At the recent Irish Cardiac Society (ICS) 70th Annual Scientific Meeting and AGM, President of the Society Prof Jim Crowley spoke to the Medical Independent (MI) about the significance of the landmark 70th anniversary and how the Society has evolved during those decades.
Prof Crowley pointed out that this year’s meeting is by far the biggest the Society has ever hosted. “The attendance is up by approximately 30 per cent on previous years,” he said. “We also have a meeting of our SpR trainees at the conference, the Cardiologists of Tomorrow group, and they have fellows in training coming to attend this meeting, so there really is a great mix of all levels in Ireland and abroad – you could say it’s a fantastic meeting of the diaspora.”
On the overall content and attendance at the conference, he commented: “It’s very satisfying to see the number of international representatives who have come here – from the American College of Cardiology, the President Elect of the European Society of Cardiology, the President of the British Cardiac Society, and former President of international cardiac meetings, for example,” he said. “I think that’s an indication of our presence and their awareness of us as a Society. It’s also a sign of the networking opportunities we have created over the years and it’s great to see so many trainees who have come from abroad to present their latest research and it is very reassuring to see the places that these trainees have gone to.
“These people are working in world-class centres and doing world-class research and getting fantastic experience abroad, so hopefully we will see these people return to us as consultant cardiologists and bring all their experience, knowledge, expertise and contacts back to the Irish community,” he told MI. “At the end of the day, we would hope that will have a trickle-down effect on patient care and hopefully we get people who are trained in the best centres coming back to provide the best possible care for patients.”
This type of experience also hugely benefits trainees abroad, added Prof Crowley. “This gives the trainees a vision of what can be done when working with the best facilities in very large centres and it gives them a goal when they do come back – to bring those standards back to Ireland.”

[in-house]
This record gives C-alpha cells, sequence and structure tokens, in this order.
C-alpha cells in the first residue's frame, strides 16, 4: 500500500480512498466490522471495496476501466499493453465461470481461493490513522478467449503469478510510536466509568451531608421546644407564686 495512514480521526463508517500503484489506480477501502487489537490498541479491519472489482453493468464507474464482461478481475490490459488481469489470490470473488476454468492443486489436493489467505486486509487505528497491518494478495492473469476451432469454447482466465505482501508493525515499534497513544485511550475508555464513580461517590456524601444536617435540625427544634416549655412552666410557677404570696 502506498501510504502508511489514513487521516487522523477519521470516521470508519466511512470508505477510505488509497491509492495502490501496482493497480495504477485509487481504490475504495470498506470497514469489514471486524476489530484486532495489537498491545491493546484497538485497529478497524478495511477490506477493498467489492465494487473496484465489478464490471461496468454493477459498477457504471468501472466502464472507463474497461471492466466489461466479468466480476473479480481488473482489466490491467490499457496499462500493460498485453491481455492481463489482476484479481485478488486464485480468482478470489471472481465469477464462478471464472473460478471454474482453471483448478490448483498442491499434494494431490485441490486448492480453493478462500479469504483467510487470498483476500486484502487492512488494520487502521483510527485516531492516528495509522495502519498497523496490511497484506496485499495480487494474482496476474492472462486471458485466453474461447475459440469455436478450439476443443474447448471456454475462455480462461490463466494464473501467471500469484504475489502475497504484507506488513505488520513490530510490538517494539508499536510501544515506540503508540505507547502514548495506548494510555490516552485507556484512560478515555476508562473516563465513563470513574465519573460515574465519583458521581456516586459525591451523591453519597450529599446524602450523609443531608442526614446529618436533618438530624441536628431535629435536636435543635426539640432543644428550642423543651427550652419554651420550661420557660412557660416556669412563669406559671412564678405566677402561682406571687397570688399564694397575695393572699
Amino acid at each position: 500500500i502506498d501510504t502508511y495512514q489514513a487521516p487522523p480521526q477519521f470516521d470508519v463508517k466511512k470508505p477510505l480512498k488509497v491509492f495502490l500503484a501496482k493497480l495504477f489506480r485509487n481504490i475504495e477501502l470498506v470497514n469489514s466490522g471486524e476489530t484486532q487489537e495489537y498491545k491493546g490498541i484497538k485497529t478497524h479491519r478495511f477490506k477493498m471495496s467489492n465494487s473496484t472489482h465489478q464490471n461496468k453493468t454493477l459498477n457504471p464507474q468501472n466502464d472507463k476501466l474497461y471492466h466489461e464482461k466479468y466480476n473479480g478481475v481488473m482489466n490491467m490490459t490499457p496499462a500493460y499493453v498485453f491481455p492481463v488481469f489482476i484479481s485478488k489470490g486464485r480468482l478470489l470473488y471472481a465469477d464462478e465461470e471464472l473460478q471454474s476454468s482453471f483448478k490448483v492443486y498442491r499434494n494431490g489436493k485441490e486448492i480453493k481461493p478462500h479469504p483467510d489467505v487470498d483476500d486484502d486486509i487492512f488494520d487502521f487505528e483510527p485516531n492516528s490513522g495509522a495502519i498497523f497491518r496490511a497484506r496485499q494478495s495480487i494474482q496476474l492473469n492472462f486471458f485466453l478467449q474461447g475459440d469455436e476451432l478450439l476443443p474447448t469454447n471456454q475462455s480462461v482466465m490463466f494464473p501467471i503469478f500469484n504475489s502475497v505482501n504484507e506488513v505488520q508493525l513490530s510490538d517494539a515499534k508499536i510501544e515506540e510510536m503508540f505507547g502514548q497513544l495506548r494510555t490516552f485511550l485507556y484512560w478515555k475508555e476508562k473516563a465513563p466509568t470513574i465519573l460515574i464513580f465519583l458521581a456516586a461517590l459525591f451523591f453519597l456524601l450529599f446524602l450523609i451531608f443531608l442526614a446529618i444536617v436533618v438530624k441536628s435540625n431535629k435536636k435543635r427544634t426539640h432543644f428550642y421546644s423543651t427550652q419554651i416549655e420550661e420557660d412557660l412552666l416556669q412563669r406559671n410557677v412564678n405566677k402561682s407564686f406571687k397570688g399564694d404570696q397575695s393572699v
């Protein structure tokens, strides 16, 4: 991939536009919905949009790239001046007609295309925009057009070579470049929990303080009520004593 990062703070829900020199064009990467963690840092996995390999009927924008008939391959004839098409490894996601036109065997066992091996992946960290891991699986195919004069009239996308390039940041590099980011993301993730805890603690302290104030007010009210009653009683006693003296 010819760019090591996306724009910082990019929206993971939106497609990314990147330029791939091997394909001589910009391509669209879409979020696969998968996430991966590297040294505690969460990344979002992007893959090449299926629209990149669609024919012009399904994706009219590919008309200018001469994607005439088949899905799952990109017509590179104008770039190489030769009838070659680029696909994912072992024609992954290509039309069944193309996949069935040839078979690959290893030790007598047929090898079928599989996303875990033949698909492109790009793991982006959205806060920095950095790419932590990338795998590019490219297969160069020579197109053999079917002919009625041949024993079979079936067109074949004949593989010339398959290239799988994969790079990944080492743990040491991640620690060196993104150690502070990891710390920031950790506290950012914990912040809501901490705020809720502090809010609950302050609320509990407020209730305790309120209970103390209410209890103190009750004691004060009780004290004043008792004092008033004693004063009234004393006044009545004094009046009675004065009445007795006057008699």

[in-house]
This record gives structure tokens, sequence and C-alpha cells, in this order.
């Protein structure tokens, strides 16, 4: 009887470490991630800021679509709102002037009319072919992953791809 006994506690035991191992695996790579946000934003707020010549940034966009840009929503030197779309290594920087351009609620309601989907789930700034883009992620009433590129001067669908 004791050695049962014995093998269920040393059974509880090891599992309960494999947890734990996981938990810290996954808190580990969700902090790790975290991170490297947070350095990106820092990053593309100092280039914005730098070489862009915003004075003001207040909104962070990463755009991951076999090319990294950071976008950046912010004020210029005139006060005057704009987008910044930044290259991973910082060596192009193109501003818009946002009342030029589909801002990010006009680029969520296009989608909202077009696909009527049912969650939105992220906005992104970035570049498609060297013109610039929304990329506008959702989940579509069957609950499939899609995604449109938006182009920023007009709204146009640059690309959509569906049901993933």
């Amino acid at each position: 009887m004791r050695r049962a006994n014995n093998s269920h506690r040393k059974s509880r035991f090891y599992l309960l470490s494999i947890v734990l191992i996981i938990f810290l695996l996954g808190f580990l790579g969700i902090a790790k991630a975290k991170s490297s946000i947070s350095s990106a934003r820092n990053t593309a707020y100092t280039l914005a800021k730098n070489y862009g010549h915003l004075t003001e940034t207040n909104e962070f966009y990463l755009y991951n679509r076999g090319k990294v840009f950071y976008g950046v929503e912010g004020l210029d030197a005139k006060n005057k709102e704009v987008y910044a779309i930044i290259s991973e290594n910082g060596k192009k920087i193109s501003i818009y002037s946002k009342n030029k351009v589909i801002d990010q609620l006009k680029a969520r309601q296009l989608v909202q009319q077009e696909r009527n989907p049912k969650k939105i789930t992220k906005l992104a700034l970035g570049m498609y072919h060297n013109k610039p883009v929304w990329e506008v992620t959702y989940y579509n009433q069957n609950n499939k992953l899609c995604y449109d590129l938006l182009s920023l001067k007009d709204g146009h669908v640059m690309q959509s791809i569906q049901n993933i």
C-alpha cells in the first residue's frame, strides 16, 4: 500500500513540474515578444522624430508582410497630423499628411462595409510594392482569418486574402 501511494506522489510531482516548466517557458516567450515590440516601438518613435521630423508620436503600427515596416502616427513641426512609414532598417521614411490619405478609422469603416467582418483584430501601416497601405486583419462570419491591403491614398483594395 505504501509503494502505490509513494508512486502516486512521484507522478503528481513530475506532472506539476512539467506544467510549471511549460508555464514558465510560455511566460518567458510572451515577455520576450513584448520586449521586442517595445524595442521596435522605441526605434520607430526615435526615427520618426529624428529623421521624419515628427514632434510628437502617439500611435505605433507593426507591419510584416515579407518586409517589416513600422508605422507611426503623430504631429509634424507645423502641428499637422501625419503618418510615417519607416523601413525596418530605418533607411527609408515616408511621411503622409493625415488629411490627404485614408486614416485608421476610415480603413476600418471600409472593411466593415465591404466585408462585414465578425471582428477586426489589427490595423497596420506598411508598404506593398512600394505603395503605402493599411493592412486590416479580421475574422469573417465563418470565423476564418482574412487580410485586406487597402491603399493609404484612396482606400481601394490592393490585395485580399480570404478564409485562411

These trainees typically work in the top-five centres of cardiology worldwide and benefit from working in centres that may have 50 or more cardiologists. They also work with cutting-edge technologies and participate in large, multi-centre trials, said Prof Crowley, and benefit from the networking opportunities they have fostered abroad.
“With the programme we set up in 1998, there are approximately 100 trainees who have gone through this programme up to 2016,” Prof Crowley explained. “Seventy per cent of them have returned to Ireland and it’s very important to be aware that not all of these trainees decide to stay away; the majority of them do return home. When they come back, they have outstanding CVs and can compete with anyone in the world and are the cream of the crop internationally. Almost all of them have already achieved consultant positions abroad before they return home, so they have already been recognised in those world-class centres as being of a calibre sufficient to be in those centres.” Prof Crowley explained that seeing these trainees at the ICS annual meetings is one of the highlights of the event.
This year’s conference also hosted sessions with the Irish Nurses Cardiovascular Association, Cardiac Clinical Physiologists, the Irish Atherosclerosis Society, and the Irish Association of Cardiac Rehabilitation and Prof Crowley highlighted these collaborations as significant. “It’s a very important meeting, not just for cardiologists and consultants and trainees, but also for these organisations.
“This is a meeting that brings together all of the professionals associated with cardiology services and there is fantastic cross-pollination between the different groups. These people often work with each other day-to-day and it’s a great for them to get to know each other in a less formal setting.”